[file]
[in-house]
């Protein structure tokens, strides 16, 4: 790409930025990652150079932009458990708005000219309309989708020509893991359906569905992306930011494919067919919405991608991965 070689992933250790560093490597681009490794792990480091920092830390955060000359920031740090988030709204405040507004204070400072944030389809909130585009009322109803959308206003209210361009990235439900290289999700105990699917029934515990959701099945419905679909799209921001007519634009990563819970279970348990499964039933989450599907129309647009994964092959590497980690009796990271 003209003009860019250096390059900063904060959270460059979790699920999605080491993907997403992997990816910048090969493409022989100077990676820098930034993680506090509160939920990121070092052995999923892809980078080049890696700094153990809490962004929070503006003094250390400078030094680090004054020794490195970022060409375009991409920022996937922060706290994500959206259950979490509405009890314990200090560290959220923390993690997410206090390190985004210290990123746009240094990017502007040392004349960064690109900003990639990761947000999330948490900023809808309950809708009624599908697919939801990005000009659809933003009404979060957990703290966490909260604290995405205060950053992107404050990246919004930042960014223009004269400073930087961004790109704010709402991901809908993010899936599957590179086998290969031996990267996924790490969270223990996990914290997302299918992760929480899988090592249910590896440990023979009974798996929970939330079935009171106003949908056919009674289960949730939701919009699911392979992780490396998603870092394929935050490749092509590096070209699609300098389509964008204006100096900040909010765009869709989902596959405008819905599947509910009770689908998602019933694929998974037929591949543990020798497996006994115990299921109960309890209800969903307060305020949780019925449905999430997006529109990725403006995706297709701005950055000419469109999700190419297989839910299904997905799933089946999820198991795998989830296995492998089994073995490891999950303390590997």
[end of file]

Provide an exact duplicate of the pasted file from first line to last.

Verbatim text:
[in-house]
């Protein structure tokens, strides 16, 4: 790409930025990652150079932009458990708005000219309309989708020509893991359906569905992306930011494919067919919405991608991965 070689992933250790560093490597681009490794792990480091920092830390955060000359920031740090988030709204405040507004204070400072944030389809909130585009009322109803959308206003209210361009990235439900290289999700105990699917029934515990959701099945419905679909799209921001007519634009990563819970279970348990499964039933989450599907129309647009994964092959590497980690009796990271 003209003009860019250096390059900063904060959270460059979790699920999605080491993907997403992997990816910048090969493409022989100077990676820098930034993680506090509160939920990121070092052995999923892809980078080049890696700094153990809490962004929070503006003094250390400078030094680090004054020794490195970022060409375009991409920022996937922060706290994500959206259950979490509405009890314990200090560290959220923390993690997410206090390190985004210290990123746009240094990017502007040392004349960064690109900003990639990761947000999330948490900023809808309950809708009624599908697919939801990005000009659809933003009404979060957990703290966490909260604290995405205060950053992107404050990246919004930042960014223009004269400073930087961004790109704010709402991901809908993010899936599957590179086998290969031996990267996924790490969270223990996990914290997302299918992760929480899988090592249910590896440990023979009974798996929970939330079935009171106003949908056919009674289960949730939701919009699911392979992780490396998603870092394929935050490749092509590096070209699609300098389509964008204006100096900040909010765009869709989902596959405008819905599947509910009770689908998602019933694929998974037929591949543990020798497996006994115990299921109960309890209800969903307060305020949780019925449905999430997006529109990725403006995706297709701005950055000419469109999700190419297989839910299904997905799933089946999820198991795998989830296995492998089994073995490891999950303390590997």